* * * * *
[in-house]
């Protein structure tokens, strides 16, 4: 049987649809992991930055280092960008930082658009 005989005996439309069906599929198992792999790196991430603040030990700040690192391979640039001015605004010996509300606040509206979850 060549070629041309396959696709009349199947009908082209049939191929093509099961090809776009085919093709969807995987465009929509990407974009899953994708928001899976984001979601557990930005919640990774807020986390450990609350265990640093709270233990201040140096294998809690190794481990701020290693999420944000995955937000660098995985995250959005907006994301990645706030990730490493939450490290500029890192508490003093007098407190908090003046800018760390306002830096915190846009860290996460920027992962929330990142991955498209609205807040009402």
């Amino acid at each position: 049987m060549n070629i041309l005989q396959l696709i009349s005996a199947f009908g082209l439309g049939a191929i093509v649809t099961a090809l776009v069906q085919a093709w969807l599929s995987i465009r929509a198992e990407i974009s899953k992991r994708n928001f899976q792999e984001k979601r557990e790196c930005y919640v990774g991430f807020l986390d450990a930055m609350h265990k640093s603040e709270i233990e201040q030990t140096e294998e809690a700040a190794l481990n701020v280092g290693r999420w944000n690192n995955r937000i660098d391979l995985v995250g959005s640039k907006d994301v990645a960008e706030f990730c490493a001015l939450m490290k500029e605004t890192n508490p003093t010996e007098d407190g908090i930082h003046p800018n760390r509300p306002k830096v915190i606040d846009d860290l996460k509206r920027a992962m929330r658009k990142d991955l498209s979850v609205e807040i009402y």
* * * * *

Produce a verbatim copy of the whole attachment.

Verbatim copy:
[in-house]
């Protein structure tokens, strides 16, 4: 049987649809992991930055280092960008930082658009 005989005996439309069906599929198992792999790196991430603040030990700040690192391979640039001015605004010996509300606040509206979850 060549070629041309396959696709009349199947009908082209049939191929093509099961090809776009085919093709969807995987465009929509990407974009899953994708928001899976984001979601557990930005919640990774807020986390450990609350265990640093709270233990201040140096294998809690190794481990701020290693999420944000995955937000660098995985995250959005907006994301990645706030990730490493939450490290500029890192508490003093007098407190908090003046800018760390306002830096915190846009860290996460920027992962929330990142991955498209609205807040009402």
């Amino acid at each position: 049987m060549n070629i041309l005989q396959l696709i009349s005996a199947f009908g082209l439309g049939a191929i093509v649809t099961a090809l776009v069906q085919a093709w969807l599929s995987i465009r929509a198992e990407i974009s899953k992991r994708n928001f899976q792999e984001k979601r557990e790196c930005y919640v990774g991430f807020l986390d450990a930055m609350h265990k640093s603040e709270i233990e201040q030990t140096e294998e809690a700040a190794l481990n701020v280092g290693r999420w944000n690192n995955r937000i660098d391979l995985v995250g959005s640039k907006d994301v990645a960008e706030f990730c490493a001015l939450m490290k500029e605004t890192n508490p003093t010996e007098d407190g908090i930082h003046p800018n760390r509300p306002k830096v915190i606040d846009d860290l996460k509206r920027a992962m929330r658009k990142d991955l498209s979850v609205e807040i009402y």